By Cindy Wooden, Catholic News Service

VATICAN CITY (CNS) — Suffering and death are human realities that raise questions people need to ask themselves, Pope Francis said.

“Illness and finitude in modern thinking are often regarded as a loss, a non-value, a nuisance that must be minimized, countered and nullified at all costs,” the pope said. “One does not want to ask the question about their meaning, perhaps because one fears their moral and existential implications.”

Yet, he said, quoting St. John Paul II, “no one can escape the search for such a ‘why.'”

Pope Francis shared his reflections on the importance of exploring the meaning of human frailty in a text he handed to members of the Pontifical Biblical Commission when he met the group at the Vatican April 20. The Vatican press office did not say what, if anything, the pope spoke about instead of reading his prepared text.

Biblical scholars on the commission explore topics in Scripture studies and interpretation as expert advisers to the Dicastery for the Doctrine of the Faith. The focus of their April meeting was on “sickness and suffering in the Bible.”

Pope Francis told them the theme corresponds “to a concern that I hold particularly close to my heart,” and that is the importance of people thinking about the meaning of suffering and death.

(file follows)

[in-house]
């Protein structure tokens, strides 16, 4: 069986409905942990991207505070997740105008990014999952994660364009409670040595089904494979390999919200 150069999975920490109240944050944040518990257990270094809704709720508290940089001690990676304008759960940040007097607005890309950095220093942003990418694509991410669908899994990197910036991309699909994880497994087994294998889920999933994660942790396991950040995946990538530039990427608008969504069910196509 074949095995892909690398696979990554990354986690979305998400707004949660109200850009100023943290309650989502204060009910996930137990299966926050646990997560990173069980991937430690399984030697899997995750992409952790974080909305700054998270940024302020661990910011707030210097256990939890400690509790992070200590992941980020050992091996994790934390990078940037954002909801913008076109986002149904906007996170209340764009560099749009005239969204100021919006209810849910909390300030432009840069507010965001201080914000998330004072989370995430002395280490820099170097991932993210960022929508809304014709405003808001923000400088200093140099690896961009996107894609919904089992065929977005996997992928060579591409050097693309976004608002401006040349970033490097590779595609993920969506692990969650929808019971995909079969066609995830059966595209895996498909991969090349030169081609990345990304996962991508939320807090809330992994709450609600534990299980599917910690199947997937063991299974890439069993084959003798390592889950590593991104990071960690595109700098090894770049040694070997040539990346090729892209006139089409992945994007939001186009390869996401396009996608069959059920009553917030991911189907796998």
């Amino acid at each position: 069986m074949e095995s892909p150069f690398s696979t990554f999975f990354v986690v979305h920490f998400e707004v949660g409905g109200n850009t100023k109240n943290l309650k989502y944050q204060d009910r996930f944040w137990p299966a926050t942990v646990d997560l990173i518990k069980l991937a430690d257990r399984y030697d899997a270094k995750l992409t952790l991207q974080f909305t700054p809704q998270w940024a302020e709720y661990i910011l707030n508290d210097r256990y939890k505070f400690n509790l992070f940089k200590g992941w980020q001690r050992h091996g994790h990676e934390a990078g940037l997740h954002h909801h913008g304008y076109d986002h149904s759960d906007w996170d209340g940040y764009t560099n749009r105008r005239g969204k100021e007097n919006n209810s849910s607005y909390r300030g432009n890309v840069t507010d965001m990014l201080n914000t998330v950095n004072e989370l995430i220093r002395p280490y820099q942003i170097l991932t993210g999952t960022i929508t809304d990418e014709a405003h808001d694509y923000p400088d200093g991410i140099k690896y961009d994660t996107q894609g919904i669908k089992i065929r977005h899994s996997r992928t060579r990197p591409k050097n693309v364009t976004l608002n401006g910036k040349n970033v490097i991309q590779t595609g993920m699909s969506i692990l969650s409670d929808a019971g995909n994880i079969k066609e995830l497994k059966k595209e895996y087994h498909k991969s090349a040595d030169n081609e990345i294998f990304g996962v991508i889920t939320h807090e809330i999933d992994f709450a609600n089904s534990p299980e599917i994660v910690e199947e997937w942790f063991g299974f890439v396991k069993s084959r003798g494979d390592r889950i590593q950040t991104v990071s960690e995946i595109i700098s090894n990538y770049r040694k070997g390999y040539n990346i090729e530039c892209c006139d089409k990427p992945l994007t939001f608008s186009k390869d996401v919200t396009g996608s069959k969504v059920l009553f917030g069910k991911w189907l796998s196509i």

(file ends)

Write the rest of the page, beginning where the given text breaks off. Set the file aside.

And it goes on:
“Even a believer can sometimes falter when faced with the experience of pain,” he said.

“It is a frightening reality that, when it barges in and attacks, can leave a person distraught, even to the point of shattering his or her faith,” the 86-year-old pope wrote. “The person then is faced with a crossroads: he or she can allow suffering to lead to withdrawal into self-doubt to the point of despair and rebellion; or he or she can accept it as an opportunity for growth and discernment about what really matters in life until the time one encounters God.”

The scriptural view of suffering, he said, is precisely that of growth and discernment.

In the Hebrew Scriptures, the pope noted, those who are sick turn constantly to God, trusting in God’s protection, praying for healing and, in times of trial, acknowledge their failings and promise to convert.

The New Testament, he said, is filled with examples of Jesus healing the sick and restoring people to life.

The miracles “reveal his divine identity, his messianic mission and his love for the weak to the point of identifying with them when he says, ‘I was sick and you visited me,'” the pope said.

But his identification with the sick and suffering culminates in the Passion, “so that Christ’s cross becomes the sign par excellence of God’s solidarity with us and, at the same time, of the possibility for us to join in his saving work,” the pope said. He cited Colossians 1:24: “Now I rejoice in my sufferings for your sake, and in my flesh I am filling up what is lacking in the afflictions of Christ on behalf of his body, which is the church.”

Suffering also “teaches us to live human and Christian solidarity, imitating God’s style of closeness, compassion and tenderness,” the pope said, because it is a call to be close to those in pain and to do what is possible to alleviate it or at least let the sick person know he or she is not alone.